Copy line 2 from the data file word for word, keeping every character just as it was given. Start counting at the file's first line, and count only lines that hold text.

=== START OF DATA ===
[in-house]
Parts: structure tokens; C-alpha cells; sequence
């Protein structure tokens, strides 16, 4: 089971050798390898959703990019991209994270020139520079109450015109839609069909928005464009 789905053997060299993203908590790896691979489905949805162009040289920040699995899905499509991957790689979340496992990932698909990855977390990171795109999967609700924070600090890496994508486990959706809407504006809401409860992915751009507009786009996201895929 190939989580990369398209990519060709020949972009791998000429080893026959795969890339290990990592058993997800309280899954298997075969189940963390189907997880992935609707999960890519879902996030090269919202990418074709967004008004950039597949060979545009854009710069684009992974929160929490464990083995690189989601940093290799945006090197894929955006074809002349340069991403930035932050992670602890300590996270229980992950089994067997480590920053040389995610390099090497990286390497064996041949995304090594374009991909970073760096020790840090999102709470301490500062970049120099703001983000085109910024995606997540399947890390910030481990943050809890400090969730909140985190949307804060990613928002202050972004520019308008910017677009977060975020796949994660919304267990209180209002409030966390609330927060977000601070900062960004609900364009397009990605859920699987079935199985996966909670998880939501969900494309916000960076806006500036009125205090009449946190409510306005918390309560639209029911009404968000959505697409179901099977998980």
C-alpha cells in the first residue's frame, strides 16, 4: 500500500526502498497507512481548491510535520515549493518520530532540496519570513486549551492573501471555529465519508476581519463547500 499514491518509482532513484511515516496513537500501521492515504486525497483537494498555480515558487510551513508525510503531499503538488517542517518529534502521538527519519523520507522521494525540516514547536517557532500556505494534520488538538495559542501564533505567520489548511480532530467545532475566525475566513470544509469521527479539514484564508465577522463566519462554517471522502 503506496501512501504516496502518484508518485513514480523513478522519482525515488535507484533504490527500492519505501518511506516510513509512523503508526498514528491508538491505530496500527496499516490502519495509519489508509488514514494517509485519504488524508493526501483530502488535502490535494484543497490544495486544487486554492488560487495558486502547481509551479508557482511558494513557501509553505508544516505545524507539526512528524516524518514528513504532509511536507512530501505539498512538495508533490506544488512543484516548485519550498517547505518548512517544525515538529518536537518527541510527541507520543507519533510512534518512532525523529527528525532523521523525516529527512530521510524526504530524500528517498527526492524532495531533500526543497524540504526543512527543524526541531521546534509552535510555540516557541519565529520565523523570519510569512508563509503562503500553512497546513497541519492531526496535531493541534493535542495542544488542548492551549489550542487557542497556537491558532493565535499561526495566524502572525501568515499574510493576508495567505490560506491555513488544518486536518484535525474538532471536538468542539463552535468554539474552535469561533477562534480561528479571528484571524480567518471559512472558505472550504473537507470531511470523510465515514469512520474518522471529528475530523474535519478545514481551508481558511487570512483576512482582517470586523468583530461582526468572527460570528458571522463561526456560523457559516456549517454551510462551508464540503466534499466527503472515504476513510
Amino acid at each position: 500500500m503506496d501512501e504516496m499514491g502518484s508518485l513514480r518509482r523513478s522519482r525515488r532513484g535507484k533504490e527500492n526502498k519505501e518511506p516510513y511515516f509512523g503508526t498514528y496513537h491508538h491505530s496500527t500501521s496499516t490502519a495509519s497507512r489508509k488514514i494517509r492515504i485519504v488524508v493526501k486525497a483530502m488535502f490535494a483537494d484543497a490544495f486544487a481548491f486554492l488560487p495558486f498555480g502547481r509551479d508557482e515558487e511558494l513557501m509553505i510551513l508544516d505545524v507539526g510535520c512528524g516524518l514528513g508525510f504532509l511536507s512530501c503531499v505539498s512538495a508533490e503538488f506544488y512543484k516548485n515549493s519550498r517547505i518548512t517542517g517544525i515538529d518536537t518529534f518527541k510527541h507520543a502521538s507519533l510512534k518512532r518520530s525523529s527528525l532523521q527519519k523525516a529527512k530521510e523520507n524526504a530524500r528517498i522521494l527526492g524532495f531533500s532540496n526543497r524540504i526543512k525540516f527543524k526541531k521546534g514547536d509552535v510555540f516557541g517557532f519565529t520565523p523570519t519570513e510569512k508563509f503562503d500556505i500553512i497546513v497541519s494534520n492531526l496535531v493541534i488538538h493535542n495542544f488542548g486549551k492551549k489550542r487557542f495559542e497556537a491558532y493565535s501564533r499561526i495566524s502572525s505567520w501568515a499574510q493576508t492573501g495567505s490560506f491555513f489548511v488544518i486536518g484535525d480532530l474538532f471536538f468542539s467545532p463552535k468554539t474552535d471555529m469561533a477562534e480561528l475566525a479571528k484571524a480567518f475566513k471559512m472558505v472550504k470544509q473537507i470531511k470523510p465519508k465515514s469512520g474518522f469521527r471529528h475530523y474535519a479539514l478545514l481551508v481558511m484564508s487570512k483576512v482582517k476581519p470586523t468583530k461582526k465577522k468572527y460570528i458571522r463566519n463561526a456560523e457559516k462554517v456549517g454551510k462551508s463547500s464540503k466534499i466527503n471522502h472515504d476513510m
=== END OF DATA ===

Parts: structure tokens; C-alpha cells; sequence